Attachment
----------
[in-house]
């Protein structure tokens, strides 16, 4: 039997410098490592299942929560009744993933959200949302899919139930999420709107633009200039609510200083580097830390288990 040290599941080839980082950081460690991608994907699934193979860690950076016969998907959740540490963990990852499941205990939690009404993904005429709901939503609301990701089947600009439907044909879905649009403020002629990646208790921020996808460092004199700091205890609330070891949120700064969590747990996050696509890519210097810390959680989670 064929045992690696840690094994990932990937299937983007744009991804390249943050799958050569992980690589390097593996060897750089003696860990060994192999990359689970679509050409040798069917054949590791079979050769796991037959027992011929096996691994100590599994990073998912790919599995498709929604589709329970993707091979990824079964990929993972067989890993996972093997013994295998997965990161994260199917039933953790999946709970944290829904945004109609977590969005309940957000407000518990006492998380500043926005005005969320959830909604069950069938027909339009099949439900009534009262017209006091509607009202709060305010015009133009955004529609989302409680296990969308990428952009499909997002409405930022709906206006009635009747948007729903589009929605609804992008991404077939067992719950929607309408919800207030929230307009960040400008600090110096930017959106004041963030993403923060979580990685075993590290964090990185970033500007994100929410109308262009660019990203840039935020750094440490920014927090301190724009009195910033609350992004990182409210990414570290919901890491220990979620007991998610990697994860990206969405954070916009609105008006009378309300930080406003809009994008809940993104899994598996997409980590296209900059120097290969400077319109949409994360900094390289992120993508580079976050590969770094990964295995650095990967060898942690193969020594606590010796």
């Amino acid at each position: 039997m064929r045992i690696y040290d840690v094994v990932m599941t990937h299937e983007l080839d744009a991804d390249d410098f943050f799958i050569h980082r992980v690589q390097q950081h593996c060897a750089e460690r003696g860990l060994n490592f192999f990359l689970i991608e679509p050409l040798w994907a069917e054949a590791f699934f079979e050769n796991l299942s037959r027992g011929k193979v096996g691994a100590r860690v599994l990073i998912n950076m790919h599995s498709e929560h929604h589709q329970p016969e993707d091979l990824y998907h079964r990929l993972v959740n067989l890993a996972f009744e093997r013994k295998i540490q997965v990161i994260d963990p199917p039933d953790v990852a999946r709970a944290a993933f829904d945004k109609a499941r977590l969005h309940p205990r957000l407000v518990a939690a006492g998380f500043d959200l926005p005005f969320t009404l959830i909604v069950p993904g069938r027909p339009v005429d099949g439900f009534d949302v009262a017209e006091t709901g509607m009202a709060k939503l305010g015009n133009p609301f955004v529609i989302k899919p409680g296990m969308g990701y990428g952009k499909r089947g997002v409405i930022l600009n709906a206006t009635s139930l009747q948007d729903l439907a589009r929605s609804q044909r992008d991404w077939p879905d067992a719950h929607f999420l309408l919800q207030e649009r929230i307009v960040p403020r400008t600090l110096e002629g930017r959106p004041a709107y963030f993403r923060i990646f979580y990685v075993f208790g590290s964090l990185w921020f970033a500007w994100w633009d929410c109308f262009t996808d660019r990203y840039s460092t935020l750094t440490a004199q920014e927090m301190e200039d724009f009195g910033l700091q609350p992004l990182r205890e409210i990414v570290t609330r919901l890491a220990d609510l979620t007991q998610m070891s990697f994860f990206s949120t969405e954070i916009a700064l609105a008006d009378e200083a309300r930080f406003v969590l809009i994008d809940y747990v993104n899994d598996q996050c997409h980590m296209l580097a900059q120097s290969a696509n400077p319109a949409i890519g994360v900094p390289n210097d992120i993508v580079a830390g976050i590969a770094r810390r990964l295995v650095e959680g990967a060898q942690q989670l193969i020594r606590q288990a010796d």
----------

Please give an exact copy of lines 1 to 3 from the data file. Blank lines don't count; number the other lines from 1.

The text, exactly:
[in-house]
């Protein structure tokens, strides 16, 4: 039997410098490592299942929560009744993933959200949302899919139930999420709107633009200039609510200083580097830390288990 040290599941080839980082950081460690991608994907699934193979860690950076016969998907959740540490963990990852499941205990939690009404993904005429709901939503609301990701089947600009439907044909879905649009403020002629990646208790921020996808460092004199700091205890609330070891949120700064969590747990996050696509890519210097810390959680989670 064929045992690696840690094994990932990937299937983007744009991804390249943050799958050569992980690589390097593996060897750089003696860990060994192999990359689970679509050409040798069917054949590791079979050769796991037959027992011929096996691994100590599994990073998912790919599995498709929604589709329970993707091979990824079964990929993972067989890993996972093997013994295998997965990161994260199917039933953790999946709970944290829904945004109609977590969005309940957000407000518990006492998380500043926005005005969320959830909604069950069938027909339009099949439900009534009262017209006091509607009202709060305010015009133009955004529609989302409680296990969308990428952009499909997002409405930022709906206006009635009747948007729903589009929605609804992008991404077939067992719950929607309408919800207030929230307009960040400008600090110096930017959106004041963030993403923060979580990685075993590290964090990185970033500007994100929410109308262009660019990203840039935020750094440490920014927090301190724009009195910033609350992004990182409210990414570290919901890491220990979620007991998610990697994860990206969405954070916009609105008006009378309300930080406003809009994008809940993104899994598996997409980590296209900059120097290969400077319109949409994360900094390289992120993508580079976050590969770094990964295995650095990967060898942690193969020594606590010796």
């Amino acid at each position: 039997m064929r045992i690696y040290d840690v094994v990932m599941t990937h299937e983007l080839d744009a991804d390249d410098f943050f799958i050569h980082r992980v690589q390097q950081h593996c060897a750089e460690r003696g860990l060994n490592f192999f990359l689970i991608e679509p050409l040798w994907a069917e054949a590791f699934f079979e050769n796991l299942s037959r027992g011929k193979v096996g691994a100590r860690v599994l990073i998912n950076m790919h599995s498709e929560h929604h589709q329970p016969e993707d091979l990824y998907h079964r990929l993972v959740n067989l890993a996972f009744e093997r013994k295998i540490q997965v990161i994260d963990p199917p039933d953790v990852a999946r709970a944290a993933f829904d945004k109609a499941r977590l969005h309940p205990r957000l407000v518990a939690a006492g998380f500043d959200l926005p005005f969320t009404l959830i909604v069950p993904g069938r027909p339009v005429d099949g439900f009534d949302v009262a017209e006091t709901g509607m009202a709060k939503l305010g015009n133009p609301f955004v529609i989302k899919p409680g296990m969308g990701y990428g952009k499909r089947g997002v409405i930022l600009n709906a206006t009635s139930l009747q948007d729903l439907a589009r929605s609804q044909r992008d991404w077939p879905d067992a719950h929607f999420l309408l919800q207030e649009r929230i307009v960040p403020r400008t600090l110096e002629g930017r959106p004041a709107y963030f993403r923060i990646f979580y990685v075993f208790g590290s964090l990185w921020f970033a500007w994100w633009d929410c109308f262009t996808d660019r990203y840039s460092t935020l750094t440490a004199q920014e927090m301190e200039d724009f009195g910033l700091q609350p992004l990182r205890e409210i990414v570290t609330r919901l890491a220990d609510l979620t007991q998610m070891s990697f994860f990206s949120t969405e954070i916009a700064l609105a008006d009378e200083a309300r930080f406003v969590l809009i994008d809940y747990v993104n899994d598996q996050c997409h980590m296209l580097a900059q120097s290969a696509n400077p319109a949409i890519g994360v900094p390289n210097d992120i993508v580079a830390g976050i590969a770094r810390r990964l295995v650095e959680g990967a060898q942690q989670l193969i020594r606590q288990a010796d």